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SANDS: Enkhbat surge surprises at class championships
Texas GMAlejandro Ramirez and surprising Maryland IM Tegshsuren Enkhbat shared the lead entering the final turn in the Continental Class Championships, held over Columbus Day weekend in Arlington. The nine-round event, one of the strongest on the area’s chess calendar, concluded too late Monday night for the results to be included in this column.
Enkhbat defeated three grandmasters - Larry Kaufman, Sergey Kudrin and Josh Friedel - on his way to an undefeated 5 1/2-1 1/2 score with two rounds to play. He already drew with Ramirez in their Round 2 game.
Kudrin and Friedel were part of a knot of five players at 5-2, just a half-point back of the leaders. Also in the chasing pack: Pittsburgh GM and former U.S. champion GM Alexander Shabalov, a frequent competitor in Washington-area events. His exciting loss to Ramirez in Round 4 enabled the Texas grandmaster to seize control of the event in the middle rounds, while Shabalov’s equally scintillating win over New York IMJustin Sarkar two rounds later put him right back in the mix.
Ramirez-Shabalov, a Najdorf Sicilian, morphed from a positional fight over the e5-square into a deadly battle over the fate of Black’s king in the space of just a few moves. A master attacker, Shabalov this time finds himself on the wrong end of a sacrificial king-side assault.
The early middle game focuses on the fate of Black’s e-pawn, but Black may have overlooked a tactical riposte to White’s pressure after 20. Bf2 Ng4 21. Bg3 (Bxg4 Qxg4 22. fxe5 Bc7 [dxe5?! 23. Nc5] 23. Re4 Qg6 is double-edged) Bf6 22. Be4, when the computer recommends the unexpected 22. …exf4 23. Bxf4 Bxd5!! 24. Bxh7+ Kh8 25. Rxe8+ Rxe8 26. Qxd5 Qa7+ (the point of Black’s 23rd move - White must scramble to block the smothered mate) 27. Nc5 dxc5 28. Qf3 c4+ 29. Kf1 Bh4!, and White is hard-pressed to find a defense.
Instead, it is White who strikes first after 22…g6?! 23. f5! Bg5 24. Rcd1 Bf4 25. fxg6 hxg6 26. Bxf4 exf4 27. Bxg6!; Ramirez has at least a perpetual check after 27…fxg6 28. Qxg6+ Kh8 29. Qh5+, and can play for more if he wants.
Shabalov tries to defend instead with 27…Ne3!? 28. Bh7+ Kg7 29. Nd4 Nxd1 30. Rxd1, but White ends up with a pawn for the sacrificed exchange as well as a very dangerous attack.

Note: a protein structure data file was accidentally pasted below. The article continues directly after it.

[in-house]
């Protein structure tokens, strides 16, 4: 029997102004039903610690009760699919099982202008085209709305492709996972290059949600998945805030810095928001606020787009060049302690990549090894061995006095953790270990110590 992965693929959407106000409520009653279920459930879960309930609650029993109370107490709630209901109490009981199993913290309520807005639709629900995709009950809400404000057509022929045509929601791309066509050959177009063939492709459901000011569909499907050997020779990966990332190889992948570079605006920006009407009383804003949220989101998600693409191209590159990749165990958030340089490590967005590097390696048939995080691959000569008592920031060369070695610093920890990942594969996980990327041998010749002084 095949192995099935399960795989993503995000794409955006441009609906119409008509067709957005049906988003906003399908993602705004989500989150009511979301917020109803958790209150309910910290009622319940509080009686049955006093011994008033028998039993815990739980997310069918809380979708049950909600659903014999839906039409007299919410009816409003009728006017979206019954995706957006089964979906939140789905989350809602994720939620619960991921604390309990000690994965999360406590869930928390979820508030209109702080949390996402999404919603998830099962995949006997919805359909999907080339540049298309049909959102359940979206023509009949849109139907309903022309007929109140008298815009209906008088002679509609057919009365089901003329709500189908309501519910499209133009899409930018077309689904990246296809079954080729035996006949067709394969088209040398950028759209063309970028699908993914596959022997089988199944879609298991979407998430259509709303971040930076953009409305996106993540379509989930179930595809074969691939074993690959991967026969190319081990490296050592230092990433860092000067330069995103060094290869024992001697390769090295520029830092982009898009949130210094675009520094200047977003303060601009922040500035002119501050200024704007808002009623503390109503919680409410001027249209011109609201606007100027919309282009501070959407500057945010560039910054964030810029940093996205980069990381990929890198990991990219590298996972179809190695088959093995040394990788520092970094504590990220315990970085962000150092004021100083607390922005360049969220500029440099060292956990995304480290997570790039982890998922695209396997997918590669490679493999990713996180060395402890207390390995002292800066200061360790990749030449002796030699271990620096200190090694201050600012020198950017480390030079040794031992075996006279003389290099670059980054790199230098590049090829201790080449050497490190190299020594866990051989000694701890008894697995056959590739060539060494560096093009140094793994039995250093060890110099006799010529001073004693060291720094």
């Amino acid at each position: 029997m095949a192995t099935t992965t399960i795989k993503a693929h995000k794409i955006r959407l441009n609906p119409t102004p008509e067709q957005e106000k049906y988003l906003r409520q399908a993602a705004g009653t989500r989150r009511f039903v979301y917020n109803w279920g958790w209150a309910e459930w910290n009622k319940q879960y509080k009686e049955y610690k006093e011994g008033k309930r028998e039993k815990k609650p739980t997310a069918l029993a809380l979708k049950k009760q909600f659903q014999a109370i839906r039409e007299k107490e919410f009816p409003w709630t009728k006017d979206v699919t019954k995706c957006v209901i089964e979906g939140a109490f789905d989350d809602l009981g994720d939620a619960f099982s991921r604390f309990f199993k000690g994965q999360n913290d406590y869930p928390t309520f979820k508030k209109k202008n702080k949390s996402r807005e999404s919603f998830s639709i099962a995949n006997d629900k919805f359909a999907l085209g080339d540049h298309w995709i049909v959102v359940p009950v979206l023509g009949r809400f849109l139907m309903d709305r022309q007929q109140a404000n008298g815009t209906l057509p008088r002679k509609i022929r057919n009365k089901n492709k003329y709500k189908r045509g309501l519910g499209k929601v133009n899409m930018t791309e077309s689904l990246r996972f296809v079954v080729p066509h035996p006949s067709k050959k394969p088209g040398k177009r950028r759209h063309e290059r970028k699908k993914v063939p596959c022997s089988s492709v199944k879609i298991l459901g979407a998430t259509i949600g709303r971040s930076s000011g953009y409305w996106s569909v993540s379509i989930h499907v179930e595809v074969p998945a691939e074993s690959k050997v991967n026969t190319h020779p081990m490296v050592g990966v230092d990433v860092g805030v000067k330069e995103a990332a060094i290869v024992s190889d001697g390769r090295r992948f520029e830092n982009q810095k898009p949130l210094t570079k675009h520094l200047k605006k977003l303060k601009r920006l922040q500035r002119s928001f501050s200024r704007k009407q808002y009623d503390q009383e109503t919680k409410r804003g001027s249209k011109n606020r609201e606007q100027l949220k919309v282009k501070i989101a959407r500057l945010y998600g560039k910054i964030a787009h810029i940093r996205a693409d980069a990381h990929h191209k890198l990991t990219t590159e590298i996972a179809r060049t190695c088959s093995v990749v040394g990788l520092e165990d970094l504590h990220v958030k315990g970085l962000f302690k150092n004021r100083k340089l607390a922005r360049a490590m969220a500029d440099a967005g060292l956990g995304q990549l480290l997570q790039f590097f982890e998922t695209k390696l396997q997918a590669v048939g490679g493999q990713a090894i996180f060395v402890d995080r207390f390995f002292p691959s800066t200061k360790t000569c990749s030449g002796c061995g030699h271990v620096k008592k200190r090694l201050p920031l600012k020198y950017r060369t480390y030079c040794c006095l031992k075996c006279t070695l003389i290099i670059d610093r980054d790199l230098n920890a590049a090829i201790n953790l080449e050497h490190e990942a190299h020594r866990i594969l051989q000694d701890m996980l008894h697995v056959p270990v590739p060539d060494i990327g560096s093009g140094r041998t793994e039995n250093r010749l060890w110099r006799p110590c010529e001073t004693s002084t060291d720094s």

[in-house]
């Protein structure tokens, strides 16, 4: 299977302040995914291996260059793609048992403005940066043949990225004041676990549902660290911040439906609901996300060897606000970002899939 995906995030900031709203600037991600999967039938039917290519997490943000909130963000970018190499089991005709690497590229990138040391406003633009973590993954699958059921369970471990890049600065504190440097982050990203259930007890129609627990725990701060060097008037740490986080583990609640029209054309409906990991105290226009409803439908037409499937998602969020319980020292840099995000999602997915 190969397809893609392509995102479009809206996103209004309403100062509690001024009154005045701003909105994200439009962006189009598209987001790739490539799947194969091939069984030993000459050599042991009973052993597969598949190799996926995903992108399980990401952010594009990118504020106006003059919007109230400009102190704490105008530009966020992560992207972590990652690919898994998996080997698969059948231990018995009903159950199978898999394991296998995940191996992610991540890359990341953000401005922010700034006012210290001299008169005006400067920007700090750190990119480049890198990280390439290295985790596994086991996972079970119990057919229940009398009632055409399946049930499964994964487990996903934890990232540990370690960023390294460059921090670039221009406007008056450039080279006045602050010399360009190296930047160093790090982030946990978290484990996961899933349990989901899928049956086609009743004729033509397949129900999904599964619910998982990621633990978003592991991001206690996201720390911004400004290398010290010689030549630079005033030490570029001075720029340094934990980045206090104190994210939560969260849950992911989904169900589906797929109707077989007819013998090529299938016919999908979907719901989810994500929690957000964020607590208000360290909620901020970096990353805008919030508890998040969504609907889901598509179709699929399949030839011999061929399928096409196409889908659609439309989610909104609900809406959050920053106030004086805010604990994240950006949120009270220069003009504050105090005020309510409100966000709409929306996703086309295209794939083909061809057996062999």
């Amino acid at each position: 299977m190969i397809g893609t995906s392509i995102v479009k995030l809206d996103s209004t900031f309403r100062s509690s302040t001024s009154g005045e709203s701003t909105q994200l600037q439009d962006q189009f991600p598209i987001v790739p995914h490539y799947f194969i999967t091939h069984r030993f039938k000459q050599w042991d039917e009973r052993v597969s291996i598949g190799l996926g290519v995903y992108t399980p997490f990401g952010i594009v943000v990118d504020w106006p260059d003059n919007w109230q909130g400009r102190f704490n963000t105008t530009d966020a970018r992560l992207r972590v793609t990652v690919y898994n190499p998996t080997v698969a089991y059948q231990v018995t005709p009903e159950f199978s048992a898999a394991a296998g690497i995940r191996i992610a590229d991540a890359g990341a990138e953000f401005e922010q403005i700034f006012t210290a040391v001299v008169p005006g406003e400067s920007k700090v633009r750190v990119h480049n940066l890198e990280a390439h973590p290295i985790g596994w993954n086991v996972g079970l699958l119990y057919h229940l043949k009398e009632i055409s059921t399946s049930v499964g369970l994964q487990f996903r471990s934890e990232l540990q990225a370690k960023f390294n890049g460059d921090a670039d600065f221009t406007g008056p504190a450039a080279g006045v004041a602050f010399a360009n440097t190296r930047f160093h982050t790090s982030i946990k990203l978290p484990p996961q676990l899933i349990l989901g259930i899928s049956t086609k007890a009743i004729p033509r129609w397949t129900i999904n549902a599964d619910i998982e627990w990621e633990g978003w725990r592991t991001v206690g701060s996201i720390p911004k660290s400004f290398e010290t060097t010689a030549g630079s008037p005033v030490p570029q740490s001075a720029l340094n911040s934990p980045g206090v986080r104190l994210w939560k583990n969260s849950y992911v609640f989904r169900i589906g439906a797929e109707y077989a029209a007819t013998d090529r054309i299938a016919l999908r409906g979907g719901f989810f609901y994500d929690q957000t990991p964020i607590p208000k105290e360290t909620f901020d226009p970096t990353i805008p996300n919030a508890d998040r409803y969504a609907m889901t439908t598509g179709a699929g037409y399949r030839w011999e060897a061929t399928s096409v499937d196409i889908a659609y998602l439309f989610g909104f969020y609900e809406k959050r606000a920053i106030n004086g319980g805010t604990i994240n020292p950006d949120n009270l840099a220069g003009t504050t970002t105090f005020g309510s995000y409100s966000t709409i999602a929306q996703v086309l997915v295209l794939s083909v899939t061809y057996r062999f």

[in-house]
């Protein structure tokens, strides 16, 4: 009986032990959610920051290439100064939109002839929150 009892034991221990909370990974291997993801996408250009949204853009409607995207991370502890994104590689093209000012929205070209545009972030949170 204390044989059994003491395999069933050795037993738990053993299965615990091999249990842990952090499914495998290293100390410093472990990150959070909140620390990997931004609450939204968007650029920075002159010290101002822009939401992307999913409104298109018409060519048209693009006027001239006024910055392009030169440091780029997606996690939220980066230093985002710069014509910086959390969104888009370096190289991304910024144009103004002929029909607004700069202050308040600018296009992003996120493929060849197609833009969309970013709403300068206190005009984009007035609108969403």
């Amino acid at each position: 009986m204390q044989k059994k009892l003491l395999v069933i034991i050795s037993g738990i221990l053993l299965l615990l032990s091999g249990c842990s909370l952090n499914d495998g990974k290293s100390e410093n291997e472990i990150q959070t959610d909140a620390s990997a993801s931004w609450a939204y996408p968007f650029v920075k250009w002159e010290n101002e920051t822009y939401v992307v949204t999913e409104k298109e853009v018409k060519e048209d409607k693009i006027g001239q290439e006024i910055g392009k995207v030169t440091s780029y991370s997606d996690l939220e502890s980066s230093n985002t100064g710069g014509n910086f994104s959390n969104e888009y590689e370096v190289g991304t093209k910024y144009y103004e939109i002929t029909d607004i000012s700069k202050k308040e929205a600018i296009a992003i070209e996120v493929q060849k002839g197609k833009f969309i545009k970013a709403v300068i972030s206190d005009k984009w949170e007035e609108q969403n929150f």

The conclusion comes with surprising suddenness: 30…Rc5?! (defending the queen with 30…Rc7 was tougher, but White appears to win anyway in lines such as 31. Nf5+! Kxh7 32. Qh3+ Kg6 33. g4! fxg3 34. Qxg3+ Kf6 35. Nxd6 Re2 36. Rf1+ Ke7 37. Rxf7+ Kd8 38. Qh4+! Qe7 [Re7 39. Rf8+ Qe8 40. Rxe8+ Kd7 41. Qxe7 mate] 39. Rxe7 Rexe7 40. Nxb7+ Rxb7 41. d6 and wins) 31. Nf5+! Kf8 (Kf6 [Kxh7 32. Qh3+ Kg6 33. Nh4+ Kh5 34. Qxd7] 32. Qd4+ Re5 33. Qxf4 Rxf5 34. Bxf5 Qe7 [Qc7 35. Qh6+ Kxf5 36. Rd4 Bxd5 37. Rf4+ Ke5 38. Qf6 mate] 35. Qh4+) 32. Qh3 Re5 33. Bg6!, clearing the way for the queen check along the h-file.
Black resigned, as 33…Rxf6 (fxg6 34. Qh8+ Kf7 35. Qg7+ Ke8 36. Qg8 mate) 34. Bxf5 Qc7 35. Qh8+ Ke7 36. Re1 is mate.
Shabalov bounced back impressively against Sarkar two rounds later. It would be fascinating to know how far ahead Black saw when he casually “blundered” away a piece just 11 moves into this Dutch Defense and how much of the mating attack the grandmaster had mapped out in advance.
White’s pawn center appears ready to run his opponent off the board when Shabalov uncorks 11. fxe4 e5!!? (a startling idea - White’s threat of 12. e5 could have been met a bit more conventionally by 11. …Ng6 12. e5?! [Bg5 is probably a sounder alternative] Nxe5 13. dxe5 Bc5+ 14. Kh1 Ng4 15. Bf4 g5!) 12. c5!? (boldly accepting the challenge) bxc5 13. Qb3+ Kh8 14. Qxb7, “winning” a piece.
But White’s combination has left his kingside unattended, with momentous consequences: 14. …Rb8 15. Qxa7?! (a fateful decision; with 15. Qa6!?, leaving the pawn alone, Black’s planned knight hop to c6 would not win a tempo) exd4 16. Nb5 Nc6 17. Qa4 (see diagram) Bxh2+! 18. Kxh2 Ng4+ 19. Kg1 (the reckless 19. Kg3?! Rxf1 20. Kxg4 meets its reckoning after 20. …Ne5+ 21. Kg3 Ng6! 22. Bg5 Qxg5+ 23. Kh3 Qh4 mate) Rxf1+ 20. Kxf1 Qh4, and the queen’s mating threats coupled with the open f-file prove lethal.
After 23. Bf4 Ne3+ 24. Ke2 Qg2+ 25. Ke1 Qxg1+ 26. Kd2 Qxa1, Black emerges an exchange and two pawns to the good. One last little combination seals the win: 28. Kc3 e2! 29. Bxe2 Qe1+, and Sarkar resigned as trying to hold on to the bishop leads to 30. Kd3 Ne5+ 31. Ke3 Rf3 mate.
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About the Author
Raised in Northern Virginia, David R. Sands received an undergraduate degree from the University of Virginia and a master’s degree from the Fletcher School of Law and Diplomacy at Tufts University. He worked as a reporter for several Washington-area business publications before joining The Washington Times.
At The Times, Mr. Sands has covered numerous beats, including international trade, banking, politics ...
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